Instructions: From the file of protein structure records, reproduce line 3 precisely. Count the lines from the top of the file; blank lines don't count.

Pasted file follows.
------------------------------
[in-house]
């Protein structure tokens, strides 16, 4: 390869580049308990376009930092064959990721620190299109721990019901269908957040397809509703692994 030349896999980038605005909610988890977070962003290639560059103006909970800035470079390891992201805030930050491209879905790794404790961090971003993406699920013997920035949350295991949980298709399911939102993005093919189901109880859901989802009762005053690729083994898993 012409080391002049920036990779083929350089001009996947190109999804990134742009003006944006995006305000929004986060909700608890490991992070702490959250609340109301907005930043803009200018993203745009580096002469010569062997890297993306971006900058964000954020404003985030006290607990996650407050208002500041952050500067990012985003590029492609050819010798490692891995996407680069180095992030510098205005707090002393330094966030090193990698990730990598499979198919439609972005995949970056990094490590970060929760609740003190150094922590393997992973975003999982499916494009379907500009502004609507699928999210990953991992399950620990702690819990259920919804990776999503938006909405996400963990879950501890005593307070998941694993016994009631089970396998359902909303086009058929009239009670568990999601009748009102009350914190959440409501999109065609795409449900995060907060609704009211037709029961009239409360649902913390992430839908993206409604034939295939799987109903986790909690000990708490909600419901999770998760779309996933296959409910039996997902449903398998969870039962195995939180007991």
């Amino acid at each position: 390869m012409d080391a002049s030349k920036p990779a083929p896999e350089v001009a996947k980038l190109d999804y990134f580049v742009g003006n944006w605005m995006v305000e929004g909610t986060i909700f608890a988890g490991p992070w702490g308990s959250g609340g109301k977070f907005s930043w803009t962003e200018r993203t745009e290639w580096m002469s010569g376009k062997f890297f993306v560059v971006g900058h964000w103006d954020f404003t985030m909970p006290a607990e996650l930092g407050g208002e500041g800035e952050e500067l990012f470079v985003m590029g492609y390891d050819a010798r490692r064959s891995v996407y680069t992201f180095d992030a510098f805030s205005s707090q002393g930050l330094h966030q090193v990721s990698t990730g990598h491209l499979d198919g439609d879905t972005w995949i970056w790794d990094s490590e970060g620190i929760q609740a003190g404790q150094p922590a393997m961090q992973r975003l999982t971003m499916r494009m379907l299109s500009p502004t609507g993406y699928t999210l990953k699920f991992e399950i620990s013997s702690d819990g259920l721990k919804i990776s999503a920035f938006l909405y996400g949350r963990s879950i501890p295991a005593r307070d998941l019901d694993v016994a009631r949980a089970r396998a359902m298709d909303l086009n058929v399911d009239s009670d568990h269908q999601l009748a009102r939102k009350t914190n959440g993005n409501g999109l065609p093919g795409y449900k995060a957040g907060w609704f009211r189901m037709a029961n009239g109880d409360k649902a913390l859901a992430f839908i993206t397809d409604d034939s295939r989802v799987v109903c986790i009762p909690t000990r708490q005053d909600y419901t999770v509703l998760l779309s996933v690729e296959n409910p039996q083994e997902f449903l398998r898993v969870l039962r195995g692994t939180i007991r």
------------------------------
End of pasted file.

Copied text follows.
């Amino acid at each position: 390869m012409d080391a002049s030349k920036p990779a083929p896999e350089v001009a996947k980038l190109d999804y990134f580049v742009g003006n944006w605005m995006v305000e929004g909610t986060i909700f608890a988890g490991p992070w702490g308990s959250g609340g109301k977070f907005s930043w803009t962003e200018r993203t745009e290639w580096m002469s010569g376009k062997f890297f993306v560059v971006g900058h964000w103006d954020f404003t985030m909970p006290a607990e996650l930092g407050g208002e500041g800035e952050e500067l990012f470079v985003m590029g492609y390891d050819a010798r490692r064959s891995v996407y680069t992201f180095d992030a510098f805030s205005s707090q002393g930050l330094h966030q090193v990721s990698t990730g990598h491209l499979d198919g439609d879905t972005w995949i970056w790794d990094s490590e970060g620190i929760q609740a003190g404790q150094p922590a393997m961090q992973r975003l999982t971003m499916r494009m379907l299109s500009p502004t609507g993406y699928t999210l990953k699920f991992e399950i620990s013997s702690d819990g259920l721990k919804i990776s999503a920035f938006l909405y996400g949350r963990s879950i501890p295991a005593r307070d998941l019901d694993v016994a009631r949980a089970r396998a359902m298709d909303l086009n058929v399911d009239s009670d568990h269908q999601l009748a009102r939102k009350t914190n959440g993005n409501g999109l065609p093919g795409y449900k995060a957040g907060w609704f009211r189901m037709a029961n009239g109880d409360k649902a913390l859901a992430f839908i993206t397809d409604d034939s295939r989802v799987v109903c986790i009762p909690t000990r708490q005053d909600y419901t999770v509703l998760l779309s996933v690729e296959n409910p039996q083994e997902f449903l398998r898993v969870l039962r195995g692994t939180i007991r």